Gout is a common type of inflammatory arthritis.1,2 Painful gout flares can happen when excess uric acid in the bloodstream causes urate crystals to build up around the joints.2 Although medication is often the most effective way to prevent recurrent attacks of gout, lifestyle changes can make a difference for adults with gout, too.3 Adjusting your diet and getting regular exercise are great ways to help prevent future gout attacks.3
The impact of excess weight on gout
Higher uric acid levels are the main reason people develop gout and suffer with flares.4 When you carry extra weight, it becomes harder for your kidneys to remove excess uric acid from your body.4 In fact, a person who is considered obese is four times more likely to develop gout than someone who is of ideal body weight.5
According to Hyon Choi, MD, PhD, professor of medicine and director of the Gout and Crystal Arthropathy Center at Harvard Medical School in Boston, “There’s a very tight association between excess weight and the risk of developing gout and gout flares. It’s a dose-response relationship, meaning the more you weigh, the higher your risk, and the more likely you are to have recurrent attacks.”4
If you are overweight, gradual weight loss can help lower your uric acid levels and help reduce the risk of gout attacks.5 Small adjustments in your eating habits and moderate exercise can make a difference.6 However, attempts to speed up weight loss with crash diets and excessive amounts of exercise can lead to a serious condition called ketoacidosis.6 In addition to other health problems, ketoacidosis has been linked to gout flares.6
Exercising with gout
Be sure to talk to your doctor before you start any exercise program. Your doctor is familiar with your current health status and potential limitations and can help you determine which kinds of exercise are best for you.
Here are some other important exercise tips for people with gout:
- Do not exercise during a flare. When you are in the midst of a gout flare, reducing inflammation is the goal.7 Move the affected area as little as possible.7 You may want to apply ice for about 20 minutes at a time to reduce swelling.7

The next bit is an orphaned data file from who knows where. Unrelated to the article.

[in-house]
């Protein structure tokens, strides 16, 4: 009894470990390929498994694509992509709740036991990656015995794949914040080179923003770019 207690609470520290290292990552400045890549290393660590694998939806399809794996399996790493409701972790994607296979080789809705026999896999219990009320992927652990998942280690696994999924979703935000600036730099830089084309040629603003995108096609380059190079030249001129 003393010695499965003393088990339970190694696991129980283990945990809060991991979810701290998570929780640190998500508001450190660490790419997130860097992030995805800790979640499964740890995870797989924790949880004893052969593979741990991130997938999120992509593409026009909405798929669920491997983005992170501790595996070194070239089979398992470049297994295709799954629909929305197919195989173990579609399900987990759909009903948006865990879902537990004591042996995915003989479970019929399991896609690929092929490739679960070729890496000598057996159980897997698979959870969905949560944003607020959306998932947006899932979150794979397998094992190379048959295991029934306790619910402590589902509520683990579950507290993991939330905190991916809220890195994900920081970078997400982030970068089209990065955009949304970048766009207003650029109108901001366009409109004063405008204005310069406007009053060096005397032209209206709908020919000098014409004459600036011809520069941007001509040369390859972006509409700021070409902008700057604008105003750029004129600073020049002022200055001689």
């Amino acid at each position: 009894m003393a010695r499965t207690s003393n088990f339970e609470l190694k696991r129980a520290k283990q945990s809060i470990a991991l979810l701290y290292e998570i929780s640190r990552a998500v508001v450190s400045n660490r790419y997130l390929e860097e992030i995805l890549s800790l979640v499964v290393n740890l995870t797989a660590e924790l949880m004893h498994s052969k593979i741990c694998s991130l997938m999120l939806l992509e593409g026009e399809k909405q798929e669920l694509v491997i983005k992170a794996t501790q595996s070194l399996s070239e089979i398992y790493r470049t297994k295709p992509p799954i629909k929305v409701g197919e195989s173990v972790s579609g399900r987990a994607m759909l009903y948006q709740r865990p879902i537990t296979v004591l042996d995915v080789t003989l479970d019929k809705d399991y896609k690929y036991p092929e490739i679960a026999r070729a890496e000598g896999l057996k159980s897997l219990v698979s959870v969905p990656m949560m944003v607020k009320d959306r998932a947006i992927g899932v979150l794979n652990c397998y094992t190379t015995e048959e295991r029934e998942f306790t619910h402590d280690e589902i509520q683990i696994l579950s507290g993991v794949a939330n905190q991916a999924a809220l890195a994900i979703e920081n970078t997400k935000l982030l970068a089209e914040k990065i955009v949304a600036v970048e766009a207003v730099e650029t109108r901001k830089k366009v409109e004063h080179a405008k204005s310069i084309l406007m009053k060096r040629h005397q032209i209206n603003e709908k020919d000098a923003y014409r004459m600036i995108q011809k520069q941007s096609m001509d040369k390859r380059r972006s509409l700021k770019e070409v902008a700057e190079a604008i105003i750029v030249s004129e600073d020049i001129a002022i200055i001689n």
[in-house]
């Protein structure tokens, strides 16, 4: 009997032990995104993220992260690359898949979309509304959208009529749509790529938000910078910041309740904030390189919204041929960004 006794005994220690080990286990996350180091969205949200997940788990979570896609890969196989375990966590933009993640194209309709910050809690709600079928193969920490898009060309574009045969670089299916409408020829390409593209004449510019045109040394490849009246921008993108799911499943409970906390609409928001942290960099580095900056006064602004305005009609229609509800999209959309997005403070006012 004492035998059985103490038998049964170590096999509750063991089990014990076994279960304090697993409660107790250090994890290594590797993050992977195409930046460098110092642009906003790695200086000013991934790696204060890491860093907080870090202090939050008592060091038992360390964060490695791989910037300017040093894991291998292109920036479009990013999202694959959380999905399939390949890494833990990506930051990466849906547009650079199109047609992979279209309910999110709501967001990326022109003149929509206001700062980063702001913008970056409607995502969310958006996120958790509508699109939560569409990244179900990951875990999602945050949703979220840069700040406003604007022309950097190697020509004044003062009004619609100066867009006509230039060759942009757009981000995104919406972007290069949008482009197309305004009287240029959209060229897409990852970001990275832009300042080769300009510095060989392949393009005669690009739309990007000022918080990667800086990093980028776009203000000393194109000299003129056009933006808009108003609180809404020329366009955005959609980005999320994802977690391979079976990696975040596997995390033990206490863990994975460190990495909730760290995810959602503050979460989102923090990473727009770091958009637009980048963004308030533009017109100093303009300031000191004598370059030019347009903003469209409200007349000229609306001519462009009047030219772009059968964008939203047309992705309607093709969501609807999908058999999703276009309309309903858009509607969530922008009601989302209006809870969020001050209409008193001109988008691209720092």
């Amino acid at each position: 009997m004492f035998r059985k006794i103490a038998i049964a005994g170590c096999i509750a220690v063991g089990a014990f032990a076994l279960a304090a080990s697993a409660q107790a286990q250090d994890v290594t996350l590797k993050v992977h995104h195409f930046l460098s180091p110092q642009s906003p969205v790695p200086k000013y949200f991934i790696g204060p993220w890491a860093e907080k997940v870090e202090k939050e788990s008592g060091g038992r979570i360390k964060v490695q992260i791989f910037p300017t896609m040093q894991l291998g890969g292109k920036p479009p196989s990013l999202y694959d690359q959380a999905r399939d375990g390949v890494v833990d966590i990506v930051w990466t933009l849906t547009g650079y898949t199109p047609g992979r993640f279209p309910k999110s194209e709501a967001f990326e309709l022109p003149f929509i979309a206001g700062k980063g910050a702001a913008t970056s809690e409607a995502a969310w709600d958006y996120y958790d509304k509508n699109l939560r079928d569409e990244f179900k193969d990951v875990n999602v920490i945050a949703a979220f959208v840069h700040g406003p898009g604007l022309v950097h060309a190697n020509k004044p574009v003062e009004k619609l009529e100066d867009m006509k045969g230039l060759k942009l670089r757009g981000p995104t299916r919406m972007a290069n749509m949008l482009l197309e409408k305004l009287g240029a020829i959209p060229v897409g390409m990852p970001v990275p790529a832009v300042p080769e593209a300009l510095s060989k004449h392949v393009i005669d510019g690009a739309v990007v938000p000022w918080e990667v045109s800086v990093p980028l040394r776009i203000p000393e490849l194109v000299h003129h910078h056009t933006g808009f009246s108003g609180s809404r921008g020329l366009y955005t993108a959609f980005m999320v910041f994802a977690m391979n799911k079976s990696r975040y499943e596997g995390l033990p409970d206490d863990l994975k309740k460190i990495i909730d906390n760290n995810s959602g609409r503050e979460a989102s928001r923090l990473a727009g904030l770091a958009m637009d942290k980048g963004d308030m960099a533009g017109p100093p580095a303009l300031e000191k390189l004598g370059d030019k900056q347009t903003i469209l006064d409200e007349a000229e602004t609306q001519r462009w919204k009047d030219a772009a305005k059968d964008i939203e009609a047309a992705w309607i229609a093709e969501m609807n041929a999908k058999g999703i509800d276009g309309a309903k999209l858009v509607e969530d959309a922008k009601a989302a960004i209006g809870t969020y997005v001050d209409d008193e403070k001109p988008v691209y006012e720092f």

- Start slowly. If you are new to exercise, it is important to start slowly. You can start with as little as five to 10 minutes of exercise at a time and work up to 30 minutes at a time, five days a week.8
- Make it a habit. No matter what your age, health history or fitness level, it’s important to make physical activity part of your daily routine.9 There are many ways to fit a little extra exercise into your day, including9:
1. Standing up and/or walking around while you’re talking on the phone.
2. Taking a few extra trips up and down the stairs at home or at work each day.
3. Parking your car farther away rather than closer to the entrance of your workplace. (If you take the bus to work, try getting off a stop or two earlier than usual and walking the rest of the way.)
4. Doing as many errands as you can on foot instead of in the car or on the bus.
- Stay hydrated. Many dietitians recommend that people with gout drink at least 64 ounces of water each day—more if they are exercising.5 Water helps the body move nutrients and waste, enables it to maintain consistent body temperature, and cushions joints and tissues.5 Some experts believe that drinking water can also help flush uric acid out of the body.4
- Don’t get discouraged. Physical activity is important for everyone.9 If your gout limits your ability to exercise, be sure to talk with your doctor about ways you can be active in spite of these issues.
Sidestep these Foods to Avoid Gout Flare-ups
See this checklist of foods your doctor may recommend that you limit or avoid.
NOTE: This article was not written by a medical professional and is not intended to substitute for the guidance of a physician. These are not West-Ward’s recommendations for gout flare prevention, but rather facts and data collected from various reliable medical sources. For a full list of resources and their attributing links, see below.